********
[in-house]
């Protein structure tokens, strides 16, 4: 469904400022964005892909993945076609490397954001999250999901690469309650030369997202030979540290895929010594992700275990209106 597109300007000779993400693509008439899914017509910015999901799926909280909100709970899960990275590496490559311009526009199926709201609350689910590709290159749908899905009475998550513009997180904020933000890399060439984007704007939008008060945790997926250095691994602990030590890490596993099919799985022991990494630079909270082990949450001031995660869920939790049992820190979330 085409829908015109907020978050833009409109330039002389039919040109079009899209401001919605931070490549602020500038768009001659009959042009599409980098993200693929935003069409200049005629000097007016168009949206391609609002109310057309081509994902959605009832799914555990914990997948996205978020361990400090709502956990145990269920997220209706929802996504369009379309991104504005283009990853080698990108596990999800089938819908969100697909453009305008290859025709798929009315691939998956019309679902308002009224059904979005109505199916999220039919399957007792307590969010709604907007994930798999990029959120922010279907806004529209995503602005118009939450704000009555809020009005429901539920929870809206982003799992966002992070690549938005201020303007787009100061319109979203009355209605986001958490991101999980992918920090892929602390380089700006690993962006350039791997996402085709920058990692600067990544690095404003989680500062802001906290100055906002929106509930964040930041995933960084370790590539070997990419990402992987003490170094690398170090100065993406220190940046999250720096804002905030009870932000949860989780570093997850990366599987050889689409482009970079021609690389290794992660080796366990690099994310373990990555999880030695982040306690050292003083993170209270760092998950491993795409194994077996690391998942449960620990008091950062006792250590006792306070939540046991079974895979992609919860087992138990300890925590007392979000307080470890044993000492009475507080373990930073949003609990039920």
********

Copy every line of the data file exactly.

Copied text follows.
[in-house]
């Protein structure tokens, strides 16, 4: 469904400022964005892909993945076609490397954001999250999901690469309650030369997202030979540290895929010594992700275990209106 597109300007000779993400693509008439899914017509910015999901799926909280909100709970899960990275590496490559311009526009199926709201609350689910590709290159749908899905009475998550513009997180904020933000890399060439984007704007939008008060945790997926250095691994602990030590890490596993099919799985022991990494630079909270082990949450001031995660869920939790049992820190979330 085409829908015109907020978050833009409109330039002389039919040109079009899209401001919605931070490549602020500038768009001659009959042009599409980098993200693929935003069409200049005629000097007016168009949206391609609002109310057309081509994902959605009832799914555990914990997948996205978020361990400090709502956990145990269920997220209706929802996504369009379309991104504005283009990853080698990108596990999800089938819908969100697909453009305008290859025709798929009315691939998956019309679902308002009224059904979005109505199916999220039919399957007792307590969010709604907007994930798999990029959120922010279907806004529209995503602005118009939450704000009555809020009005429901539920929870809206982003799992966002992070690549938005201020303007787009100061319109979203009355209605986001958490991101999980992918920090892929602390380089700006690993962006350039791997996402085709920058990692600067990544690095404003989680500062802001906290100055906002929106509930964040930041995933960084370790590539070997990419990402992987003490170094690398170090100065993406220190940046999250720096804002905030009870932000949860989780570093997850990366599987050889689409482009970079021609690389290794992660080796366990690099994310373990990555999880030695982040306690050292003083993170209270760092998950491993795409194994077996690391998942449960620990008091950062006792250590006792306070939540046991079974895979992609919860087992138990300890925590007392979000307080470890044993000492009475507080373990930073949003609990039920």